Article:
June 9, 2013 |
Thomas Fitzgerald: A test of Nutter's leadership. B1.
February 10, 2016 |
Former Philadelphia Mayor Michael Nutter has another job - as a senior fellow for What Works Cities, a Michael Bloomberg-funded, data-driven philanthropic program aimed at making government more effective and increasing community engagement. Nutter will advise mayors around the country and be the program's national spokesman. What Works Cities did not disclose Nutter's salary. It's the latest in a string of jobs Nutter has taken in the month since he's left City Hall. He also will work as a CNN commentator, an urban policy professor at Columbia University, and an adviser at the U.S. Department of Homeland Security.
October 14, 2000 |
Philadelphia City Councilman Michael Nutter makes it to the top of a rock wall in the Wissahickon Valley yesterday during his four-day Outward Bound experience.
June 27, 2007 |
For Michael Nutter, even life in the nation's capital is good. The Democratic nominee for mayor of Philadelphia was greeted warmly yesterday by the U.S. Senate leadership, who promised attention to the urban agenda. For his part, Nutter said he would make regular trips to Washington and intended to make better use of Pennsylvania's "powerful" congressional delegation to advance the city's interests. "So what's next?" asked Senate Majority Whip Dick Durbin (D., Ill.), as Nutter explained his status as mayor-presumptive.
June 23, 2011 |
Keeping his vow, Mayor Nutter Thursday vetoed City Council legislation that preserves the DROP pension program. Nutter also conceded that Council could have the last word. Council passed the bill last week by a 14 to 3 vote, enough votes to comfortably override a veto. He promised his veto even though the legislation reduces the costs of DROP. The program has cost the city pension fund at least $100 million since its 1999 creation and Council's new version of the retirement program claims the program will cost $15 to $20 million for a period of years.
April 18, 2014 |
MAYOR NUTTER yesterday signed an executive order that drastically limits the city's cooperation with requests from the federal Immigration and Customs Enforcement agency to hold people accused of minor crimes for possible deportation proceedings. The city will now require ICE to provide a judicial warrant - signed by a judge or magistrate and stating that the person is suspected of a first- or second-degree felony - when requesting that local authorities detain someone longer than they otherwise would, a practice known as "ICE holds.
March 15, 2007 |
Democratic mayoral candidate Michael A. Nutter yesterday proposed creating a $10 million-a-year tax-credit program to encourage Philadelphia businesses to hire up to 1,000 ex-offenders. In announcing the plan, Nutter noted that released prisoners commit a high percentage of the city's crimes - while research indicates that the most effective way to keep them out of trouble is to get them jobs. But many employers refuse to hire anyone with a criminal record. Nutter's plan is designed to try to change that.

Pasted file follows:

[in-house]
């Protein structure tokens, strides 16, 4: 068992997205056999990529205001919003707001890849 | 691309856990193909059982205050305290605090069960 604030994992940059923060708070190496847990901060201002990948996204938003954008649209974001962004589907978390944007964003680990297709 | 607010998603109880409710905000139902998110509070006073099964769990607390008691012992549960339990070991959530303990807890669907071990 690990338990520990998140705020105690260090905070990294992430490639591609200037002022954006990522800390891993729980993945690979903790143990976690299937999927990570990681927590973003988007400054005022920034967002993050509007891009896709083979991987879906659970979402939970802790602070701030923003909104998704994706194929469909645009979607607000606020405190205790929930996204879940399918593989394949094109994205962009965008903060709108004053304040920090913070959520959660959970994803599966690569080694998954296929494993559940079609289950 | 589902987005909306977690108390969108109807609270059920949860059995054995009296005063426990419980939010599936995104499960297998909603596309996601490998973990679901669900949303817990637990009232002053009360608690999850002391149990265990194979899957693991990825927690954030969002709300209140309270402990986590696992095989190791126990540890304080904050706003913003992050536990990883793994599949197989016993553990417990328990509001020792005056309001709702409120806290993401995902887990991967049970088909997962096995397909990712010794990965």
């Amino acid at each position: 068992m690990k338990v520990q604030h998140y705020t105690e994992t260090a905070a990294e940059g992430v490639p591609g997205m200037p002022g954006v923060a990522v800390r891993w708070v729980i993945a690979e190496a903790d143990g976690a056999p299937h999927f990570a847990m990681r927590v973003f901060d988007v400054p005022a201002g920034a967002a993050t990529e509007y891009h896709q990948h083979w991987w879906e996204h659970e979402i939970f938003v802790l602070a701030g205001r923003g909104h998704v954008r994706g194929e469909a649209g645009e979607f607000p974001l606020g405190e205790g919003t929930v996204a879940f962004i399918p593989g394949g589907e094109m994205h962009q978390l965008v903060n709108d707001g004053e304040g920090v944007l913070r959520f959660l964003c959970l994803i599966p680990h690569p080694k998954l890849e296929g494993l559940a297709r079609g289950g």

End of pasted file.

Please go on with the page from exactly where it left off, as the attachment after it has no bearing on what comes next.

May 22, 1991 |
After losing an "ugly, ugly" race for City Council's 4th District seat to investment specialist Michael A. Nutter, incumbent Ann Land said she's through with public office after her term ends in January. "I'm too much of a lady to be in this game anymore," Land, 59, said after hugging and handshaking her way through a somber group of campaign workers at her no-frills headquarters on Ridge Avenue near Kingsley Street in Roxborough. Though she wore a cheerful face for her troops, the loss clearly stung Land, who has held the Council seat since 1981.
June 19, 2012 |
IS MAYOR Nutter a top dog out of town and a lame duck at home? With his new appointment as president of the U.S. Conference of Mayors, frequent appearances to talk urban policy on CNN and MSNBC and stumping for President Obama's re-election campaign, Nutter's national star has never burned brighter. But last week, just days before he was feted as the new U.S. Conference president, Nutter suffered political defeat back home, when City Council appeared determined to put his proposed property-tax overhaul on hold and provide less money than he sought for the embattled schools.
June 6, 2011 |
IT SEEMS THAT Mayor Nutter plans to take on a more active role in the goings-on of the School District of Philadelphia in light of the district's deep budget plight and a recent request for $110 million in additional funding. In a letter addressed to the School Reform Commission and Superintendent Arlene Ackerman, Nutter told SRC and district officials that he expects not only to meet with senior staff on a monthly basis, but also to receive information including a list of vendor contracts, district facilities, and nonunion and instructional staff making $90,000 or more; performance evaluations of reform programs; recent audits and other financial statements.